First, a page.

How to pay off your credit card debts using debt management program

If you are looking for a non-stop, high-speed highway to financial ruin, you are likely to find it with the help of credit cards. One of the more common reasons that many people end up filing for bankruptcy is due to accumulating too much credit card debt. Credit cards are so appealing to people like you and me because they offer the ability to buy what you want now. You can then pay it off “someday” (and we all hope that “someday never comes”, as the song says), using very small and affordable monthly payments. Visa, MasterCard and other issuers offer a way for us to make big, beautiful purchases that we might not enjoy any other way.

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And, as if we were kings and queens, it seems like nothing is beyond our financial grasp. Really? The low minimum payments seem reasonable, and easy to fulfill. That is one of the main issues associated with credit cards. It is easy to forget about the high rate of interest that you are paying; instead you get caught up by the low minimum payments and keep making more purchases.

It is possible to pay the minimum for years, accumulating credit card debt, until one day something happens. The credit card issuer may raise your interest rate or minimum payment. Perhaps you lose your job. Maybe some unexpected medical or natural catastrophe occurs, costing you a great deal of money. Suddenly, your minimum payments don’t seem as affordable as they once did. After looking at your situation, it dawns on your how much credit card debt you have. Bankruptcy suddenly becomes attractive, as you think that it might be the only way out.

Douglas Hoyes, a bankruptcy trustee who has seen more than his share of desperate victims of their own misuse of credit cards, points out that many people filing for bankruptcy or a consumer proposal have just under $20,000 in credit card debt at the time of filing. That is a rather large wake-up call for many people. It also illustrates the rather unfortunate effect that even the best credit cards can have on one’s finances. Many people just go along, living with their debts, until something happens to put them in a unexpected financial situation. With their credit cards maxed out, and quite often no emergency fund, there is no way to meet their financial obligations. Filing for bankruptcy seems like the best option.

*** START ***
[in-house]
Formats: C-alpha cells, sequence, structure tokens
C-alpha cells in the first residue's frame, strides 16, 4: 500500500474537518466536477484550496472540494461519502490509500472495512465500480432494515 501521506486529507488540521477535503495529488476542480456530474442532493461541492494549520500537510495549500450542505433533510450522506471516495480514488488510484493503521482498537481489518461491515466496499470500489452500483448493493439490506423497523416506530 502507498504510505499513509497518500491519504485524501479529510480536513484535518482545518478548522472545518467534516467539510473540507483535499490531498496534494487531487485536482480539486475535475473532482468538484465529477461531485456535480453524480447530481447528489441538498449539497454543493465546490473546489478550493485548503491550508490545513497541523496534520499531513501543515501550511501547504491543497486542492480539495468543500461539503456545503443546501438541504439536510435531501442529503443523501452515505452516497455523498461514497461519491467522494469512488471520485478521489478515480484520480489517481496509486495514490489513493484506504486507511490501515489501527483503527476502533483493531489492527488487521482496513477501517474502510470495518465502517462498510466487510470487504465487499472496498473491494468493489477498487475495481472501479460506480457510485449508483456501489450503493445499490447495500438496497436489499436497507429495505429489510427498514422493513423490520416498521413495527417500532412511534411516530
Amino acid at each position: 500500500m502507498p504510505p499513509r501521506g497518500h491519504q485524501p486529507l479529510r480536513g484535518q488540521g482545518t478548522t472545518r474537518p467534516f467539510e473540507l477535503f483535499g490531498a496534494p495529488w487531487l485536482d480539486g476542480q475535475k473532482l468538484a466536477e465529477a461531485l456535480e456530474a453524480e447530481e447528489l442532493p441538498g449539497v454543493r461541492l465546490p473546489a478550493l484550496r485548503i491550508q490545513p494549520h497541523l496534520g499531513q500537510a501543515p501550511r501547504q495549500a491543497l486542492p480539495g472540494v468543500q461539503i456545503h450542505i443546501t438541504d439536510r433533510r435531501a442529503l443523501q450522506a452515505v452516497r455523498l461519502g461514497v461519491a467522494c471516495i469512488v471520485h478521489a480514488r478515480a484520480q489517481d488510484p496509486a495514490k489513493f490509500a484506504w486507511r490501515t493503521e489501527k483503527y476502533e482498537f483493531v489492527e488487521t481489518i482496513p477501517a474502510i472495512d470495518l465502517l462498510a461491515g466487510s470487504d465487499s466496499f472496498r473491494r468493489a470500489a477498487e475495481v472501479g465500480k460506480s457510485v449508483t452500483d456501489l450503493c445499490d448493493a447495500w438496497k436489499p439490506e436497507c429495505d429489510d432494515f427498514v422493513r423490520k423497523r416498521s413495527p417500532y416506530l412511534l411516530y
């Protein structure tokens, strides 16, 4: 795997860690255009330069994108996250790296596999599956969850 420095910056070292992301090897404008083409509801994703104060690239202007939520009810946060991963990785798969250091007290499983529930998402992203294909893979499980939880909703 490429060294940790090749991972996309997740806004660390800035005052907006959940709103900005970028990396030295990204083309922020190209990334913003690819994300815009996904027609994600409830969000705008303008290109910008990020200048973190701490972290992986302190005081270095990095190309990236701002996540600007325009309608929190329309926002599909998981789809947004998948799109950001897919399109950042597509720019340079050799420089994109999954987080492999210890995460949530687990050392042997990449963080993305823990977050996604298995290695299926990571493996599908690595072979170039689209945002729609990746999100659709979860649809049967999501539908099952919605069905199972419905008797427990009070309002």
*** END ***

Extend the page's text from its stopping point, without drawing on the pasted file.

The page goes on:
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Avoiding Credit Card Debt

If you want to reduce your chances of filing bankruptcy, it is a good idea to avoid building up credit card debt in the first place. Canadian bankruptcy can hurt your credit score, and cause other financial issues. On top of that, the debt strain can begin to take its toll on your relationships.

You can work toward avoiding bankruptcy by creating a budget and living within your means. You should pay off your credit cards each month, refusing to carry a balance. You should also build up an emergency fund so that you are not at the mercy of an unexpected financial situation, and you have some cash to draw on.

With the right planning, you can be prepared so that you stay out of debt and avoid bankruptcy. Use credit cards wisely, and they are a very effective tool. But stay away from their darker side.